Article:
John Sampson traces northeast Indiana’s cooperative attitude to a 2009 conversation.
David Long, a state senator representing parts of Allen and Whitley counties, said then that the region’s delegation to the General Assembly wanted to allocate state money to pay for local officials’ priorities – but legislators didn’t know what those priorities were.
"It hurts us as a community when we’re not prepared and this money goes somewhere else," said Sampson, president and CEO of the Northeast Indiana Regional Partnership. "Never again."
Sampson joined business and government officials from a 13-county region Tuesday as the Conexus Indiana Northeast Regional Logistics Council unveiled its priorities for investment in road, air, rail and water infrastructure for the next 30 years.
Among the highway project priorities are limiting access to U.S. 30, widening U.S. 33 to four lanes and expanding U.S. 6 to four lanes from west of Kendallville to the Ohio border. In each case, according to the report, the goal is to reduce congestion and improve traffic flow.
U.S. 33, for example, is a winding, two-lane road connecting Fort Wayne and Elkhart. Recreational vehicles assembled in Elkhart have to travel U.S. 33 to reach Interstate 69 on their way to being shipped out to RV dealers nationwide. Various manufacturers located in Ligonier also ship products on trucks using U.S. 33.
Conexus Indiana, the state’s advanced manufacturing and logistics initiative, works to capitalize on advanced manufacturing and logistics opportunities.
The region’s council comprises 36 logistics, manufacturing, warehousing and economic development officials working in northeast Indiana. For more than two years, the group has studied existing infrastructure and debated what investments would bring the most return.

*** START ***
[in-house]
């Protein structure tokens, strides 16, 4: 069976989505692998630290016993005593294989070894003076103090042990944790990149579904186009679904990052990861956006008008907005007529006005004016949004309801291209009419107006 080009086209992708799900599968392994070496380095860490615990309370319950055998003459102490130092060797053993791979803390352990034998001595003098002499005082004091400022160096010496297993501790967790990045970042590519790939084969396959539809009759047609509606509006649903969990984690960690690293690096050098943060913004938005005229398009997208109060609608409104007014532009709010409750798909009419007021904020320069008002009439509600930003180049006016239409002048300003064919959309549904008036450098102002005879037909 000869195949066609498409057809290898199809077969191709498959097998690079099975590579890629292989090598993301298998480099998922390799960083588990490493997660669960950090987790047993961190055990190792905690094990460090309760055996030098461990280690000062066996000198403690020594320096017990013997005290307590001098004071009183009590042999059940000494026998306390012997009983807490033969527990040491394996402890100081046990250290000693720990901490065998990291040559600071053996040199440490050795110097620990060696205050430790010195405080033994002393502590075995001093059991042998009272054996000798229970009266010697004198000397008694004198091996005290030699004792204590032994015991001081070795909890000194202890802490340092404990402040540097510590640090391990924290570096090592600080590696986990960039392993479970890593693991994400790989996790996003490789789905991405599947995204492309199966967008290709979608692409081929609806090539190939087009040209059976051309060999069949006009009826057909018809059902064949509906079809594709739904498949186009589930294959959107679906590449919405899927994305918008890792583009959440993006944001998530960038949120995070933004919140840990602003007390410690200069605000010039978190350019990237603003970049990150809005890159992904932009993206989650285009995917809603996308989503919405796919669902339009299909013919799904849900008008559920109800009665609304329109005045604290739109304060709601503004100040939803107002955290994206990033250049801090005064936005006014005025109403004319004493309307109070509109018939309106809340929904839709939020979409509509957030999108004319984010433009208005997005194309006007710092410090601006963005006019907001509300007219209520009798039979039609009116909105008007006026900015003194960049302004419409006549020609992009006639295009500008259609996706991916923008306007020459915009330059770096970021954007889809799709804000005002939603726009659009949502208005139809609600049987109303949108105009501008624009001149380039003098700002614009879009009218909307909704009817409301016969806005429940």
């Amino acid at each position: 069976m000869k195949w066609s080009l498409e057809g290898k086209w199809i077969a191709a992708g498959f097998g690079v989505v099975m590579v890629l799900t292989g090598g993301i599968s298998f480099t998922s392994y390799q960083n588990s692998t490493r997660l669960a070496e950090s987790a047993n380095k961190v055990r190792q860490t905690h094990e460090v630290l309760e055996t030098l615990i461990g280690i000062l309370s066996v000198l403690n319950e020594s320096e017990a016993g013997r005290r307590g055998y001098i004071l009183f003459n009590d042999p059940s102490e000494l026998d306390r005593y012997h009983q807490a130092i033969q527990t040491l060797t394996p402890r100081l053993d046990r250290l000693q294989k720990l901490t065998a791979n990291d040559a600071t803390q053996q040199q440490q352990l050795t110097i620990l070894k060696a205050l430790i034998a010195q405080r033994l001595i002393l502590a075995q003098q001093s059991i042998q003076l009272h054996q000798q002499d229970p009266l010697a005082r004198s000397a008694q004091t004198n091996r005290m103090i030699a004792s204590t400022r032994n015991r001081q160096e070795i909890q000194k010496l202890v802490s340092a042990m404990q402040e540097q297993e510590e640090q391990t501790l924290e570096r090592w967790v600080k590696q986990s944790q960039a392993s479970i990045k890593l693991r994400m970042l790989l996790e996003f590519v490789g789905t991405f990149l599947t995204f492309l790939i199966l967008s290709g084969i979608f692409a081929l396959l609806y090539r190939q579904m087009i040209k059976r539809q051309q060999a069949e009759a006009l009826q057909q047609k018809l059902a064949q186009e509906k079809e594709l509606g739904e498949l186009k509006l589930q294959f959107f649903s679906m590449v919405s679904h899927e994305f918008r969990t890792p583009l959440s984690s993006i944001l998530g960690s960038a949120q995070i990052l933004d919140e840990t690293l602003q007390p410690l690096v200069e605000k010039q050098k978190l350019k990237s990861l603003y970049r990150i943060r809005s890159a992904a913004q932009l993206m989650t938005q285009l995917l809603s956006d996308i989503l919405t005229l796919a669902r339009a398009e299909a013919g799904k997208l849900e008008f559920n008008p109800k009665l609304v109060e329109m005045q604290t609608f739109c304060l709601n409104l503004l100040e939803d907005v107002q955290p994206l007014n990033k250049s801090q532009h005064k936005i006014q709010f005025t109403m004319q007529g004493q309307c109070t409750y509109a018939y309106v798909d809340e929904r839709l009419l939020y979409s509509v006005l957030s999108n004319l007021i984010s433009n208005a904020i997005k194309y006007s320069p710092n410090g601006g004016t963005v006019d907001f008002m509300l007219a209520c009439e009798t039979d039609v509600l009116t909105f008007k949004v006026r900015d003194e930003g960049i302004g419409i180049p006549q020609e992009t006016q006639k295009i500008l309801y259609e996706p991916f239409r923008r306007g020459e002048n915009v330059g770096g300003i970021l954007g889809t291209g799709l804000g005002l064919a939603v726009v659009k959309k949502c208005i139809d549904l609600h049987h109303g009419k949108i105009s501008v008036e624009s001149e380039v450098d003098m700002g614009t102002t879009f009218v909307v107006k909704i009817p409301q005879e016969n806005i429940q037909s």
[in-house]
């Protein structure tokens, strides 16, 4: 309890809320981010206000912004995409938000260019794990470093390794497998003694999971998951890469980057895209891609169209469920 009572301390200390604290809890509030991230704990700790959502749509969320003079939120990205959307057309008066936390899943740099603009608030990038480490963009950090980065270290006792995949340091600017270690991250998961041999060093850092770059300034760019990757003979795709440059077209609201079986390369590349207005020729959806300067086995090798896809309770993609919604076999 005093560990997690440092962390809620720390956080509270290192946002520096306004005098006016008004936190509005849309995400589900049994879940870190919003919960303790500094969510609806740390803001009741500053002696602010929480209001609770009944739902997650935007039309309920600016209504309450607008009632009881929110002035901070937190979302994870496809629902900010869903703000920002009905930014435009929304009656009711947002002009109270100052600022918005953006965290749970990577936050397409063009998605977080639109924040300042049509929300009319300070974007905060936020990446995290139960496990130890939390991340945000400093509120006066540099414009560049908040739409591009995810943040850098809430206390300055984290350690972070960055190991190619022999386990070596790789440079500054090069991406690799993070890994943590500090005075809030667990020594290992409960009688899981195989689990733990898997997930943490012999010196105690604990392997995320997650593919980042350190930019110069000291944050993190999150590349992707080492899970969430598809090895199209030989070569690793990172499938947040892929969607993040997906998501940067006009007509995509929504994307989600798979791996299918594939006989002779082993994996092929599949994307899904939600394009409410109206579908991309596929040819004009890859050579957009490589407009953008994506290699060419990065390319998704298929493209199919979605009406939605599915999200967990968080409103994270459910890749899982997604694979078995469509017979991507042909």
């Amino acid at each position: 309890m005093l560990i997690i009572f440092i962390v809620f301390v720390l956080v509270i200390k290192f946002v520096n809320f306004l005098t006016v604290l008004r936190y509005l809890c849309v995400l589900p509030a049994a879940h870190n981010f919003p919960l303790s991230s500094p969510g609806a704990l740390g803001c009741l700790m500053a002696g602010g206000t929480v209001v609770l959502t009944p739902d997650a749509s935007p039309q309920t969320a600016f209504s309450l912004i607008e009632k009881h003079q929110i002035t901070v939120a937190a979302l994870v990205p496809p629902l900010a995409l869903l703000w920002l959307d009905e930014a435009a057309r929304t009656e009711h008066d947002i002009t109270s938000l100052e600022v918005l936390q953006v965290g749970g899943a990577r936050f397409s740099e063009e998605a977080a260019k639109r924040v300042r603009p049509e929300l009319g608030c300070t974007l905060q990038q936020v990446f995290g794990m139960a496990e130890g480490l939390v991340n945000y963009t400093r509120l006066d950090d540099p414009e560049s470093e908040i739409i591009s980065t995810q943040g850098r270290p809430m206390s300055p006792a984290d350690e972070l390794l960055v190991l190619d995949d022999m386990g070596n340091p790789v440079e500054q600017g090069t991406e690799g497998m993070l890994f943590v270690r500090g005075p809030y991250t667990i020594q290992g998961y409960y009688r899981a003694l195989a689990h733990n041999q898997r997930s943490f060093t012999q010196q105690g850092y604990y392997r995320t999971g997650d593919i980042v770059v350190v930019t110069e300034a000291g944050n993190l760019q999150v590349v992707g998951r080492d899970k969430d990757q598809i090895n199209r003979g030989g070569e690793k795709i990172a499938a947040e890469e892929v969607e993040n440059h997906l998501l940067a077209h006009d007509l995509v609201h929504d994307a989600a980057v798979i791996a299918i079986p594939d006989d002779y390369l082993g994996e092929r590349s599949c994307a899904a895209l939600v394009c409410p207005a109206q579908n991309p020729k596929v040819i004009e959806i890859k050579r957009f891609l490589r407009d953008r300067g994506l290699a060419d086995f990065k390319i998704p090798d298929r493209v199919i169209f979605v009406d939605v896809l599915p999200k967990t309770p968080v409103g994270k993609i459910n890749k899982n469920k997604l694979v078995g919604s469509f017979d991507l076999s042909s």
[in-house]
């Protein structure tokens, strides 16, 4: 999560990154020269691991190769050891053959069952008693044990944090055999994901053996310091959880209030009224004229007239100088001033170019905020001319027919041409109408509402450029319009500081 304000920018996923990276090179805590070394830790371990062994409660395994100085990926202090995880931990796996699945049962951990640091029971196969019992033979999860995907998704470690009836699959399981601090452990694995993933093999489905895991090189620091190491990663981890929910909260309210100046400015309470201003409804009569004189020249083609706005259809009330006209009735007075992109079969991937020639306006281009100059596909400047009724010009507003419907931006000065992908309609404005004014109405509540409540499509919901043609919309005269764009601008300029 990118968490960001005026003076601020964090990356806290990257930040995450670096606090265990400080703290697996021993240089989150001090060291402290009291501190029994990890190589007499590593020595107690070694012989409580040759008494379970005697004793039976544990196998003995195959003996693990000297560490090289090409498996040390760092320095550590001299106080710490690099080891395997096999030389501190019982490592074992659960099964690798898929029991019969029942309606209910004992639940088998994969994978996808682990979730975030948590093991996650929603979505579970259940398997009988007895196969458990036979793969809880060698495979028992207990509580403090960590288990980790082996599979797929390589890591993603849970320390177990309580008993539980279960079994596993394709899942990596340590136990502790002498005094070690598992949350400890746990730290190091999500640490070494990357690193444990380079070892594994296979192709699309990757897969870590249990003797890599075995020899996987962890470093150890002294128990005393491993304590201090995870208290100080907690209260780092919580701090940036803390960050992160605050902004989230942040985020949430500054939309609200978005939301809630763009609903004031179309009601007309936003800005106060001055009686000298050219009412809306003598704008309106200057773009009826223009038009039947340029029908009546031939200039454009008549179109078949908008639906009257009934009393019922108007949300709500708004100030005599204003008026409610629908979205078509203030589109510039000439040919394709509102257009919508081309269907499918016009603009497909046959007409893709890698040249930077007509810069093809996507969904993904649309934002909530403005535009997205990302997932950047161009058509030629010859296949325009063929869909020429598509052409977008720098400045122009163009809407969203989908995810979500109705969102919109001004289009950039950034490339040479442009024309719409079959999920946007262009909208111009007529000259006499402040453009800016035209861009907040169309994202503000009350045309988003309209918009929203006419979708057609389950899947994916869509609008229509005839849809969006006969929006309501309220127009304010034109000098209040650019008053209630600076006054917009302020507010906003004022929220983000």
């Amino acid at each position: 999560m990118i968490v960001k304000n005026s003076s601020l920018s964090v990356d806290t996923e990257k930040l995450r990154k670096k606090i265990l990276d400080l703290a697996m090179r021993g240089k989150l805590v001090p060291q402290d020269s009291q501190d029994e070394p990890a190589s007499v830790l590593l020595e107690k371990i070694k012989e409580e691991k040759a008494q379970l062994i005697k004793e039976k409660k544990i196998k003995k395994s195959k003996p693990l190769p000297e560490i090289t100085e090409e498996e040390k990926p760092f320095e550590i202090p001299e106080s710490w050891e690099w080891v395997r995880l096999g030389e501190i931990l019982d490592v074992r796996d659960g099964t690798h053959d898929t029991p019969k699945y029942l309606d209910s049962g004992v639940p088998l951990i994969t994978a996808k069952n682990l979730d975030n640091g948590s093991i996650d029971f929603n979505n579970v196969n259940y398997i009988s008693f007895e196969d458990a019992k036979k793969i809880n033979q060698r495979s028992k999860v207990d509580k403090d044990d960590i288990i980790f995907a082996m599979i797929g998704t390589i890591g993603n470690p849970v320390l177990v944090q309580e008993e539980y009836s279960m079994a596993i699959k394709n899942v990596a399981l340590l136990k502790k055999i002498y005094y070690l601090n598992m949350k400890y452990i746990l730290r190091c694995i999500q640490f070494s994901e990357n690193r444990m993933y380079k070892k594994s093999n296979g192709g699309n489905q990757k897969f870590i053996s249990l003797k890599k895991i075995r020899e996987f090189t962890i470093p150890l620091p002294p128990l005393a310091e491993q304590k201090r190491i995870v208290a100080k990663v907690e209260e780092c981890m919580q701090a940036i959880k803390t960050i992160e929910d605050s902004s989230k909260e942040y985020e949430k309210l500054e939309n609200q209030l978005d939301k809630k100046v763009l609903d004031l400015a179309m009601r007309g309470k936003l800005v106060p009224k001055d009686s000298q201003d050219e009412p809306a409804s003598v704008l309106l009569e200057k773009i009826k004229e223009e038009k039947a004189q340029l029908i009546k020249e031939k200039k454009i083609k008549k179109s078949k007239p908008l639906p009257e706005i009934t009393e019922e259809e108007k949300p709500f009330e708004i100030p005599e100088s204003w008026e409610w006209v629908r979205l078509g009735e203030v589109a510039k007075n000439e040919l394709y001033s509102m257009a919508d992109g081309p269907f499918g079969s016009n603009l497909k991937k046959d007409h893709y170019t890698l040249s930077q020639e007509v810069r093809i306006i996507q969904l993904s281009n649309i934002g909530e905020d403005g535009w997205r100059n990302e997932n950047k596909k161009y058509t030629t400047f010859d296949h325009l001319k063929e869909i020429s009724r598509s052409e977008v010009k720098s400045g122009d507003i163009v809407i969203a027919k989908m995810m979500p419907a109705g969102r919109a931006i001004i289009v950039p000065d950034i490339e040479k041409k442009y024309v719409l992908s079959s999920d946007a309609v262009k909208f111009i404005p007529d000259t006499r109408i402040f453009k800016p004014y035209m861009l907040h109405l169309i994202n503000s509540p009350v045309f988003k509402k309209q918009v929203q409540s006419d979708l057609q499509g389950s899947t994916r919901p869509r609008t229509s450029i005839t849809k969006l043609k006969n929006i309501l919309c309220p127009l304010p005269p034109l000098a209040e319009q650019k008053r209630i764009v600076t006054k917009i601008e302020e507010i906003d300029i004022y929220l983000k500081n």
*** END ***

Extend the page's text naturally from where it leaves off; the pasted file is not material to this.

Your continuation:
David Holt, vice president of operations and business development for Conexus Indiana, said officials don’t expect to get every wish granted. In fact, he said, having some projects funded would eliminate the need for others.
An estimate for the entire projects list comes to about $4 billion, based on meeting state construction standards for the work, Holt said.
But some of the projects could be completed for less money by meeting less rigorous county standards, he added.
Another piece of the study was figuring out what logistics-related job openings cannot be filled because there aren’t enough skilled workers. The next step was to identify what skills are needed and encourage educators to provide classes that offer the specialized training.
Having those conversations with universities, colleges and Ivy Tech Community College is next on the council’s to-do list, Holt said.
Among the needs are more air cargo pilots, truck drivers and boat captains. Employers also have openings for warehouse/logistics maintenance technicians, logistics supervisors with four-year degrees and workers certified to operate heavy equipment.
Council members have also considered public policy and public awareness of various logistics issues. The group has identified an opportunity to educate the public on the logistics industry’s economic impact on the area and the positives of global trade.
The council’s report, "Accelerating Manufacturing Excellence through World-Class Logistics," outlines various opportunities for strengthening the region’s logistics industry and will guide future funding conversations between northeast Indiana officials and state legislators, Sampson said.
"We cannot be caught flatfooted," he said, "not knowing what our priorities are."